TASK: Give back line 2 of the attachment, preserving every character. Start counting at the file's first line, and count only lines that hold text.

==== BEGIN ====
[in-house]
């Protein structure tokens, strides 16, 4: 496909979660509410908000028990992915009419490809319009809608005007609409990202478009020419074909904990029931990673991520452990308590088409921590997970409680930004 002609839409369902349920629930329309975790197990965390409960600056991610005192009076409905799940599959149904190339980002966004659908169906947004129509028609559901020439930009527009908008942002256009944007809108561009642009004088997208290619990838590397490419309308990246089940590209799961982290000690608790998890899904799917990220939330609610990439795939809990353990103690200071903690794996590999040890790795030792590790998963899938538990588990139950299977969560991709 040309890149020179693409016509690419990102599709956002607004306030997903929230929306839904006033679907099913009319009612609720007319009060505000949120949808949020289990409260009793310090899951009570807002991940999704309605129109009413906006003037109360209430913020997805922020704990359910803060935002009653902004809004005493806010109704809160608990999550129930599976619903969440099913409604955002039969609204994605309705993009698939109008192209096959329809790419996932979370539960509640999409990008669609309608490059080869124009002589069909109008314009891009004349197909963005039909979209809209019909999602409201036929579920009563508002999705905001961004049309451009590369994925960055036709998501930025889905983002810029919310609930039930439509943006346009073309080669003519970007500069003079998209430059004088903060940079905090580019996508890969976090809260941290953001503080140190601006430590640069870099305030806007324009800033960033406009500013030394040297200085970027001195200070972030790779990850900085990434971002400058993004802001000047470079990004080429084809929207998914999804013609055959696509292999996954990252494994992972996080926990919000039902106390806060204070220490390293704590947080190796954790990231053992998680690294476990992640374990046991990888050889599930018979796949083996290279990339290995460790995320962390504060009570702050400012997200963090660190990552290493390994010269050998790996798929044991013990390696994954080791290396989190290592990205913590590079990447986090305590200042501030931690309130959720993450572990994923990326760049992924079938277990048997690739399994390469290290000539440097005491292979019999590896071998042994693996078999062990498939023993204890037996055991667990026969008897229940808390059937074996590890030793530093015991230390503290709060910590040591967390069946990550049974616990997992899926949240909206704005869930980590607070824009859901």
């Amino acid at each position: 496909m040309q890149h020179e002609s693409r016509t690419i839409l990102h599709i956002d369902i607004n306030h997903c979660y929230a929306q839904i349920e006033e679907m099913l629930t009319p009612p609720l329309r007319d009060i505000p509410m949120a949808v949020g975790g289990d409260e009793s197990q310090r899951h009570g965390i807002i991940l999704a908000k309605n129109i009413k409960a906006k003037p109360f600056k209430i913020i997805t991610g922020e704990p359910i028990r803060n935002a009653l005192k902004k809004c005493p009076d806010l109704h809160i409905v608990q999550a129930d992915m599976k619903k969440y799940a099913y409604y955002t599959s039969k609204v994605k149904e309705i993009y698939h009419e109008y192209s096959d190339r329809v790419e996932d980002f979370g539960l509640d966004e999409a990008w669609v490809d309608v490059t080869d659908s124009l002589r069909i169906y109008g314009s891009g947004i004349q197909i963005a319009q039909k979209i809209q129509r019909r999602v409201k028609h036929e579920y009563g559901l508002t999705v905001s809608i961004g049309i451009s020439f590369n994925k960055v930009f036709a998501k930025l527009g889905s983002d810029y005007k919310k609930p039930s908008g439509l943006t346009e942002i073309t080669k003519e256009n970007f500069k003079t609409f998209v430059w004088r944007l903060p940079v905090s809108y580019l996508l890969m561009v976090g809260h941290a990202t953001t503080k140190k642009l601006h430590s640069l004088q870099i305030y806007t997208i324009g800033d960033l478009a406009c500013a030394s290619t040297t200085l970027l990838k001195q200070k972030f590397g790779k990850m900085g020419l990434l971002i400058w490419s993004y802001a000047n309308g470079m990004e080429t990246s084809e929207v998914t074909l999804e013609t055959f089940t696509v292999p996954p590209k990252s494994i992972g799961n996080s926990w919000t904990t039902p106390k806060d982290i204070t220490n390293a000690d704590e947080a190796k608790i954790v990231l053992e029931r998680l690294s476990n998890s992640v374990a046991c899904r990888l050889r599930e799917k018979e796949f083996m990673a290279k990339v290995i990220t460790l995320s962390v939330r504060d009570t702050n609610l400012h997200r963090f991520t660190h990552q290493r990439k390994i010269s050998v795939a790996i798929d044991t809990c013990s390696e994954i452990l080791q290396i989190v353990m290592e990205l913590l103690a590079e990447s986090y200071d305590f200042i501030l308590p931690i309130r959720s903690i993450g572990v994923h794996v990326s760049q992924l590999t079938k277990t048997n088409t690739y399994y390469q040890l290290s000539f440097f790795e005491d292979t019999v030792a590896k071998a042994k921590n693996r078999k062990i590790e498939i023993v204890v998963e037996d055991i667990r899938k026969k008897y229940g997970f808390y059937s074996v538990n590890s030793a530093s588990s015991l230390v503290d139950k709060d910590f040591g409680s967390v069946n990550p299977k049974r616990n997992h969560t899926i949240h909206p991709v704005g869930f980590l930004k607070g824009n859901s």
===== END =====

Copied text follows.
């Protein structure tokens, strides 16, 4: 496909979660509410908000028990992915009419490809319009809608005007609409990202478009020419074909904990029931990673991520452990308590088409921590997970409680930004 002609839409369902349920629930329309975790197990965390409960600056991610005192009076409905799940599959149904190339980002966004659908169906947004129509028609559901020439930009527009908008942002256009944007809108561009642009004088997208290619990838590397490419309308990246089940590209799961982290000690608790998890899904799917990220939330609610990439795939809990353990103690200071903690794996590999040890790795030792590790998963899938538990588990139950299977969560991709 040309890149020179693409016509690419990102599709956002607004306030997903929230929306839904006033679907099913009319009612609720007319009060505000949120949808949020289990409260009793310090899951009570807002991940999704309605129109009413906006003037109360209430913020997805922020704990359910803060935002009653902004809004005493806010109704809160608990999550129930599976619903969440099913409604955002039969609204994605309705993009698939109008192209096959329809790419996932979370539960509640999409990008669609309608490059080869124009002589069909109008314009891009004349197909963005039909979209809209019909999602409201036929579920009563508002999705905001961004049309451009590369994925960055036709998501930025889905983002810029919310609930039930439509943006346009073309080669003519970007500069003079998209430059004088903060940079905090580019996508890969976090809260941290953001503080140190601006430590640069870099305030806007324009800033960033406009500013030394040297200085970027001195200070972030790779990850900085990434971002400058993004802001000047470079990004080429084809929207998914999804013609055959696509292999996954990252494994992972996080926990919000039902106390806060204070220490390293704590947080190796954790990231053992998680690294476990992640374990046991990888050889599930018979796949083996290279990339290995460790995320962390504060009570702050400012997200963090660190990552290493390994010269050998790996798929044991013990390696994954080791290396989190290592990205913590590079990447986090305590200042501030931690309130959720993450572990994923990326760049992924079938277990048997690739399994390469290290000539440097005491292979019999590896071998042994693996078999062990498939023993204890037996055991667990026969008897229940808390059937074996590890030793530093015991230390503290709060910590040591967390069946990550049974616990997992899926949240909206704005869930980590607070824009859901």